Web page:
A lawmaker is demanding an apology from the House Majority Leader for allegedly passing around a picture with offensive writing. Rep. Stephanie Maez, D-Albuquerque, said she was told by another member of her caucus that Majority Floor Leader Nate Gentry had a printed picture of her with “xoxo” and “thanks for your vote Paul” written on it and was sharing it in the House Judiciary Committee. Maez told New Mexico Political Report that a member of the committee, who did not want to be named, told her of the picture that Gentry was passing around during a hearing. She said she was mainly upset because she doesn’t think the same thing would have happened to a male member of the legislature. “Representative Nate Gentry has shown blatant disrespect to me, to this institution, and to all women. His conduct is inappropriate, offensive, and should not be permitted in the New Mexico Legislature,” Maez said in a written statement.
A bill that would require lobbyists to disclose more information and require the information remain available on the website of the Secretary of State for a longer period of time passed the House unanimously on Saturday. The legislation passed unanimously through two committees and on the floor, though in a very different form than how it was originally introduced. The bill received a committee substitute in the House Regulatory and Public Affairs Committee and it was that version that ended up passing the House. The bill would require more information on which issues lobbyists are advocating on behalf of or against, require a larger fee to register as a lobbyist to help pay for the increased disclosure and would require the Secretary of State to keep the reports public for ten years instead of the current two years. Rep. Jeff Steinborn, D-Las Cruces, sponsored the legislation and said it would bring greater transparency for the public.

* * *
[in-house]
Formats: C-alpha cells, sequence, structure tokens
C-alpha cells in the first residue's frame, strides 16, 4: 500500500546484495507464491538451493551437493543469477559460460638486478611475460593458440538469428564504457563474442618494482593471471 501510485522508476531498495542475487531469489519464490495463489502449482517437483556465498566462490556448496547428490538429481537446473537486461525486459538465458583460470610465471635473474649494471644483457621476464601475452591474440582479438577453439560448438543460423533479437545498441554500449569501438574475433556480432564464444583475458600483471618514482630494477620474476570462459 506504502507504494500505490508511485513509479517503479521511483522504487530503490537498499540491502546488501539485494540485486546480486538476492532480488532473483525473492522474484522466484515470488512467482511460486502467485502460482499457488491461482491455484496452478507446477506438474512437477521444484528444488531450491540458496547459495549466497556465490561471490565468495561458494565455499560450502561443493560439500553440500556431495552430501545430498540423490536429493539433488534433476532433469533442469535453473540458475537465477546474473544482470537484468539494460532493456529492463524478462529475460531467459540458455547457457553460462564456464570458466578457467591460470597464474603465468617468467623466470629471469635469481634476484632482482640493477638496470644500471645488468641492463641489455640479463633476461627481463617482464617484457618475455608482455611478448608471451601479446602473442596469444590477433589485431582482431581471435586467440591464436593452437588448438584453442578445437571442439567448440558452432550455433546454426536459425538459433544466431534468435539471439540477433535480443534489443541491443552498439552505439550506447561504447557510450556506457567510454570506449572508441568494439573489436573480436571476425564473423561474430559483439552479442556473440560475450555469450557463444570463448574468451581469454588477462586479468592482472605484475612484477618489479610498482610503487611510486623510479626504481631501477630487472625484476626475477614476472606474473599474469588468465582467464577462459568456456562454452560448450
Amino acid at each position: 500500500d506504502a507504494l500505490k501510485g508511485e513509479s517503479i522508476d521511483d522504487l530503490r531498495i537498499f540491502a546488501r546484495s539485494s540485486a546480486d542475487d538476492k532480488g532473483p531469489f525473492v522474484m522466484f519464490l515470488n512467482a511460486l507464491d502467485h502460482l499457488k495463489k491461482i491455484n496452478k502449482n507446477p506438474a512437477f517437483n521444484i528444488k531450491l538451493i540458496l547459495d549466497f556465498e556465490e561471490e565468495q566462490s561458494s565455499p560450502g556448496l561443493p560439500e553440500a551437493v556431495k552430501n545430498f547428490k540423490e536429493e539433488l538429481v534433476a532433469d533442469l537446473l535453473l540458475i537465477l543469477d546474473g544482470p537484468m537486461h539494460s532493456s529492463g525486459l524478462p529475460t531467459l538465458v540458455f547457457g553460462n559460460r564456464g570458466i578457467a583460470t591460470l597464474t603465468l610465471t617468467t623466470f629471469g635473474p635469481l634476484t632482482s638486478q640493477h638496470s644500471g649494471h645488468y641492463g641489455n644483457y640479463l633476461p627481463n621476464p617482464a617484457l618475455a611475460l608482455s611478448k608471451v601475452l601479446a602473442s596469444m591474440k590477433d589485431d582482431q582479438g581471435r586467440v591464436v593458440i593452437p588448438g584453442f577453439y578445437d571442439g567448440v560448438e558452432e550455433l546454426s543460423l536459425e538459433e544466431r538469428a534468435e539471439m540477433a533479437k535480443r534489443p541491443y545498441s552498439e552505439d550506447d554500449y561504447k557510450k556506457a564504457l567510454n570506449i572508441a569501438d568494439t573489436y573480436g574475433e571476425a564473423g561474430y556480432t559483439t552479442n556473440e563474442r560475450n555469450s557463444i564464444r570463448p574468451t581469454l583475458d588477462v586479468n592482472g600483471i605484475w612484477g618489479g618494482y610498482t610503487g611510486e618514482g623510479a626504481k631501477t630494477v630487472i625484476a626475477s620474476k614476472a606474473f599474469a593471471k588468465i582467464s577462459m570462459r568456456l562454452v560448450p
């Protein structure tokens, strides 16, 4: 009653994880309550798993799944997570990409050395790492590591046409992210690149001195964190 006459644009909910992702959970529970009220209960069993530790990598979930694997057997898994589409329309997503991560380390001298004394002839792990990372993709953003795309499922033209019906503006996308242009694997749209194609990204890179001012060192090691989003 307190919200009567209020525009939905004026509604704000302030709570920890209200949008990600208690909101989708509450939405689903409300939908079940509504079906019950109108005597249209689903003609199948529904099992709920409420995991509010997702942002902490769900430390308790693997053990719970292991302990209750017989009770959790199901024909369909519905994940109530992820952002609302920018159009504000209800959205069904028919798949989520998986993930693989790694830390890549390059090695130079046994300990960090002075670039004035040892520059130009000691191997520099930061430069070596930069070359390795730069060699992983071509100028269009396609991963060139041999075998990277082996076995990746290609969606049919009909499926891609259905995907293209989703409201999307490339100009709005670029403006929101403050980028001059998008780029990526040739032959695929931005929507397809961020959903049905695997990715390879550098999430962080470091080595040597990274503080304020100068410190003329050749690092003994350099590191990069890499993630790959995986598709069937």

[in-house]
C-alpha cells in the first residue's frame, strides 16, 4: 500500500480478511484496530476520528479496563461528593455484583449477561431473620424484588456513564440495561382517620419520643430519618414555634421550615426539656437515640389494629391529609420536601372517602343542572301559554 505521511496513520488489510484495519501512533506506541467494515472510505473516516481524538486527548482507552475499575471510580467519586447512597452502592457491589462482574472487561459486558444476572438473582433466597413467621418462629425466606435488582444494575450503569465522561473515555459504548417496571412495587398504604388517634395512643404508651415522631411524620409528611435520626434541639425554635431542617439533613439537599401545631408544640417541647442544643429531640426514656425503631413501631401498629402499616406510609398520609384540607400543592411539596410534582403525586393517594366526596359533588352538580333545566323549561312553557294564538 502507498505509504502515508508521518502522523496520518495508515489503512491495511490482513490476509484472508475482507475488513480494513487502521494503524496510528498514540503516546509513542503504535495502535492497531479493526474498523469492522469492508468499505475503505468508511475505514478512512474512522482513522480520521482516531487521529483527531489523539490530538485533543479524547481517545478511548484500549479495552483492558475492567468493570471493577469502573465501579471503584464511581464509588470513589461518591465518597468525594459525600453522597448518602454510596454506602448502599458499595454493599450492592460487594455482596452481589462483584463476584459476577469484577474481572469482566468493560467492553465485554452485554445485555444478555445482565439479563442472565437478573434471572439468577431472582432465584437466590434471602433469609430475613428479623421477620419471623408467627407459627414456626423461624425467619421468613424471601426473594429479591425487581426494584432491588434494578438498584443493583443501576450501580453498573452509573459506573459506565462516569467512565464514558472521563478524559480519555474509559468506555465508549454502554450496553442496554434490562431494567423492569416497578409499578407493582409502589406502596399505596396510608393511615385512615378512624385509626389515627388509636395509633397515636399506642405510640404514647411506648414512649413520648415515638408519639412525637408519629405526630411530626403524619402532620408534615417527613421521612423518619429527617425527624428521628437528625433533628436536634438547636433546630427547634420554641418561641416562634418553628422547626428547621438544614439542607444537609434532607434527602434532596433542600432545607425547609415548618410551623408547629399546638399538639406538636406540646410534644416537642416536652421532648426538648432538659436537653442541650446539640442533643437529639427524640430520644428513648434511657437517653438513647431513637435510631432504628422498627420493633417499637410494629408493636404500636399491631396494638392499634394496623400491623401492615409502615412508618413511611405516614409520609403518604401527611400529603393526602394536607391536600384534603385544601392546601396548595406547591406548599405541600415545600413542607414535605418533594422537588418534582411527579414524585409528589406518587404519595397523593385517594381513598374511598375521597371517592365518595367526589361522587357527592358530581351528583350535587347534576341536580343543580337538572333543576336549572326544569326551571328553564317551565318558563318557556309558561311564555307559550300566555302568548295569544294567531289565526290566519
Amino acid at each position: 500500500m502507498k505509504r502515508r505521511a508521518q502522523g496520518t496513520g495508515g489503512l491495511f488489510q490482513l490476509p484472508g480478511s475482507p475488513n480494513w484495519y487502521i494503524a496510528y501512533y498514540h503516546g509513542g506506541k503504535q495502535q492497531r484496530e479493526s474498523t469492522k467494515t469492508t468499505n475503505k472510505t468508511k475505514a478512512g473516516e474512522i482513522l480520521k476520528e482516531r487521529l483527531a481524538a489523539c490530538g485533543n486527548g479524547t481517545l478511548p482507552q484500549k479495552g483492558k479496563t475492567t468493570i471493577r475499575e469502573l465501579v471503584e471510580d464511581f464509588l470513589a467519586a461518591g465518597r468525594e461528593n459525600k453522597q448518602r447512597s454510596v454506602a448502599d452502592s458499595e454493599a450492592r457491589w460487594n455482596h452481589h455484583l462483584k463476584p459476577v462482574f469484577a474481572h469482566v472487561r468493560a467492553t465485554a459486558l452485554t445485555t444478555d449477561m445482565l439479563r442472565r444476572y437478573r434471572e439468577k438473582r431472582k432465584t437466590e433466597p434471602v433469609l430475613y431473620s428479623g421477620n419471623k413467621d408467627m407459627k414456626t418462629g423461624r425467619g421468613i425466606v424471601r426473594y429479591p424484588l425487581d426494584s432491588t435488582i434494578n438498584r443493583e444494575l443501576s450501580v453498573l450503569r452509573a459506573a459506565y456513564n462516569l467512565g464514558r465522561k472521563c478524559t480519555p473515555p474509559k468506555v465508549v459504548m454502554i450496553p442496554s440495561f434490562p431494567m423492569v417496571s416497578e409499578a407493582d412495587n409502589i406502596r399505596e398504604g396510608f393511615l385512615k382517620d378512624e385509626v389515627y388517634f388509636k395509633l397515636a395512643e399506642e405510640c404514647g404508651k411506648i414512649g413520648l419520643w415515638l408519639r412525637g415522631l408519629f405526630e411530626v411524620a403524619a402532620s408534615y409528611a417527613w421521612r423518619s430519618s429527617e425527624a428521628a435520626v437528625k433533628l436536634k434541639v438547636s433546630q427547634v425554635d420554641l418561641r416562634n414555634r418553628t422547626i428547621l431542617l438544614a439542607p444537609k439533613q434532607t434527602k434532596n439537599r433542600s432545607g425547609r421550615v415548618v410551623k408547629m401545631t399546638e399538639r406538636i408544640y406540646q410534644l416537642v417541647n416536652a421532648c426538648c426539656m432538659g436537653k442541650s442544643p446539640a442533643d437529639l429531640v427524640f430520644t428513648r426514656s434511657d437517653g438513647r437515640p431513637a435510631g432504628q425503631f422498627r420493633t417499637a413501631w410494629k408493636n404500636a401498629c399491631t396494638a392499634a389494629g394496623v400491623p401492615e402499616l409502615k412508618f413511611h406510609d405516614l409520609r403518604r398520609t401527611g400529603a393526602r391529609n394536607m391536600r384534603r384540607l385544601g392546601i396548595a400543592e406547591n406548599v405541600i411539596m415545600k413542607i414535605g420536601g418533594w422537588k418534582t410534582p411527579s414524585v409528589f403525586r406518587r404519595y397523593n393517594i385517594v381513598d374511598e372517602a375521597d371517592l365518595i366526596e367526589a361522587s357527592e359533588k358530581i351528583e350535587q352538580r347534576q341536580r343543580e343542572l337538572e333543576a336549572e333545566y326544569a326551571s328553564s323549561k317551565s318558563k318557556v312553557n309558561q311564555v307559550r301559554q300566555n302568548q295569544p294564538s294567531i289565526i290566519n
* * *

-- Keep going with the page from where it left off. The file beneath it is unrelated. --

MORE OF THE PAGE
A bill that would limit exemptions for vaccinations stalled in a House committee on Saturday morning. The House Health Committee tabled HB 522 on a 5 to 4 party-line vote. The bill, sponsored by Rep. Deborah Armstrong, D-Albuquerque, would change the religious exemption for vaccinations. The changes would eliminate wording that allows an individual to personally sign an affidavit stating their religious objections to vaccinations. Instead, the affidavit would be required from “an officer of a recognized religious denomination” stating that a child’s parents “religious teaching requires reliance upon prayer or spiritual means alone for healing.”
Armstrong began her testimony by telling the committee that her bill may have some portions that violate the constitution.